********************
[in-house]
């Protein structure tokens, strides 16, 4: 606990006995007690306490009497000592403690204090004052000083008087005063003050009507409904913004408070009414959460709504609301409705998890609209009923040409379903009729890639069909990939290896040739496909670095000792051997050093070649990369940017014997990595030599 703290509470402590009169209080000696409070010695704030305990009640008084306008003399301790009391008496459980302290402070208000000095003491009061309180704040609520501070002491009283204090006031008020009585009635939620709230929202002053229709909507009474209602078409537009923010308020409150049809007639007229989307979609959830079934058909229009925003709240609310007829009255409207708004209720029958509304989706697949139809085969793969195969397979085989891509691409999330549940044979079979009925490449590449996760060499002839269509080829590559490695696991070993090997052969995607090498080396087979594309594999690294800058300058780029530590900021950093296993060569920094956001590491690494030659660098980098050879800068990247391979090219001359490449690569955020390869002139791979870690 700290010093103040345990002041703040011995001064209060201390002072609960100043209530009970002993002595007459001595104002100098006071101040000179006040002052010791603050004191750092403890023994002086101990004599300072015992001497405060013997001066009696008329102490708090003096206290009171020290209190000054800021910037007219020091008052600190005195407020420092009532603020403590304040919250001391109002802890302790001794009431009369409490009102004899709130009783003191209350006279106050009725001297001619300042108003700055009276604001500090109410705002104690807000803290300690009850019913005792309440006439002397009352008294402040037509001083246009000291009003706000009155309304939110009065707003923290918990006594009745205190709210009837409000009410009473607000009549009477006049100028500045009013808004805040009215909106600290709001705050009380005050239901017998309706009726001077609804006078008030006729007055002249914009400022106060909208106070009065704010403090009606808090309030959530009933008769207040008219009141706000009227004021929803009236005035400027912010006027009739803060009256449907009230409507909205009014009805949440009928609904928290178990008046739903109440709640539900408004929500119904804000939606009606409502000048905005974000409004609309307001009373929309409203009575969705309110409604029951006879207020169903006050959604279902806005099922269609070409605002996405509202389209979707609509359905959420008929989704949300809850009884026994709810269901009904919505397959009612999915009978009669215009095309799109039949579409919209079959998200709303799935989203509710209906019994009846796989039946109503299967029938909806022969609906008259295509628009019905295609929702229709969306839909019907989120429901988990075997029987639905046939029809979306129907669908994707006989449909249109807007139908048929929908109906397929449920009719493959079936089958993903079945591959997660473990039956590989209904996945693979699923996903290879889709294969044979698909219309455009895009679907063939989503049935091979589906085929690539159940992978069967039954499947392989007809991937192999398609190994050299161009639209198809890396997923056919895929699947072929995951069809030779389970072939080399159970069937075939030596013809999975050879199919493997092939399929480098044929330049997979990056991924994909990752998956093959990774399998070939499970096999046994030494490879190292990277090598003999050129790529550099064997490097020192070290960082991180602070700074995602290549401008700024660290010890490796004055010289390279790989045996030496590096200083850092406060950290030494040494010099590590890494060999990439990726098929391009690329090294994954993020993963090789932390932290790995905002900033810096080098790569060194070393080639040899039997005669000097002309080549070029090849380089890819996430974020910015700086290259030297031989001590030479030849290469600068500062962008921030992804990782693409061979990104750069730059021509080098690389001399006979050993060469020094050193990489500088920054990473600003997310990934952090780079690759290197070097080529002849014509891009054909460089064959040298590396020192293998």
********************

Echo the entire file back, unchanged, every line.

[in-house]
């Protein structure tokens, strides 16, 4: 606990006995007690306490009497000592403690204090004052000083008087005063003050009507409904913004408070009414959460709504609301409705998890609209009923040409379903009729890639069909990939290896040739496909670095000792051997050093070649990369940017014997990595030599 703290509470402590009169209080000696409070010695704030305990009640008084306008003399301790009391008496459980302290402070208000000095003491009061309180704040609520501070002491009283204090006031008020009585009635939620709230929202002053229709909507009474209602078409537009923010308020409150049809007639007229989307979609959830079934058909229009925003709240609310007829009255409207708004209720029958509304989706697949139809085969793969195969397979085989891509691409999330549940044979079979009925490449590449996760060499002839269509080829590559490695696991070993090997052969995607090498080396087979594309594999690294800058300058780029530590900021950093296993060569920094956001590491690494030659660098980098050879800068990247391979090219001359490449690569955020390869002139791979870690 700290010093103040345990002041703040011995001064209060201390002072609960100043209530009970002993002595007459001595104002100098006071101040000179006040002052010791603050004191750092403890023994002086101990004599300072015992001497405060013997001066009696008329102490708090003096206290009171020290209190000054800021910037007219020091008052600190005195407020420092009532603020403590304040919250001391109002802890302790001794009431009369409490009102004899709130009783003191209350006279106050009725001297001619300042108003700055009276604001500090109410705002104690807000803290300690009850019913005792309440006439002397009352008294402040037509001083246009000291009003706000009155309304939110009065707003923290918990006594009745205190709210009837409000009410009473607000009549009477006049100028500045009013808004805040009215909106600290709001705050009380005050239901017998309706009726001077609804006078008030006729007055002249914009400022106060909208106070009065704010403090009606808090309030959530009933008769207040008219009141706000009227004021929803009236005035400027912010006027009739803060009256449907009230409507909205009014009805949440009928609904928290178990008046739903109440709640539900408004929500119904804000939606009606409502000048905005974000409004609309307001009373929309409203009575969705309110409604029951006879207020169903006050959604279902806005099922269609070409605002996405509202389209979707609509359905959420008929989704949300809850009884026994709810269901009904919505397959009612999915009978009669215009095309799109039949579409919209079959998200709303799935989203509710209906019994009846796989039946109503299967029938909806022969609906008259295509628009019905295609929702229709969306839909019907989120429901988990075997029987639905046939029809979306129907669908994707006989449909249109807007139908048929929908109906397929449920009719493959079936089958993903079945591959997660473990039956590989209904996945693979699923996903290879889709294969044979698909219309455009895009679907063939989503049935091979589906085929690539159940992978069967039954499947392989007809991937192999398609190994050299161009639209198809890396997923056919895929699947072929995951069809030779389970072939080399159970069937075939030596013809999975050879199919493997092939399929480098044929330049997979990056991924994909990752998956093959990774399998070939499970096999046994030494490879190292990277090598003999050129790529550099064997490097020192070290960082991180602070700074995602290549401008700024660290010890490796004055010289390279790989045996030496590096200083850092406060950290030494040494010099590590890494060999990439990726098929391009690329090294994954993020993963090789932390932290790995905002900033810096080098790569060194070393080639040899039997005669000097002309080549070029090849380089890819996430974020910015700086290259030297031989001590030479030849290469600068500062962008921030992804990782693409061979990104750069730059021509080098690389001399006979050993060469020094050193990489500088920054990473600003997310990934952090780079690759290197070097080529002849014509891009054909460089064959040298590396020192293998």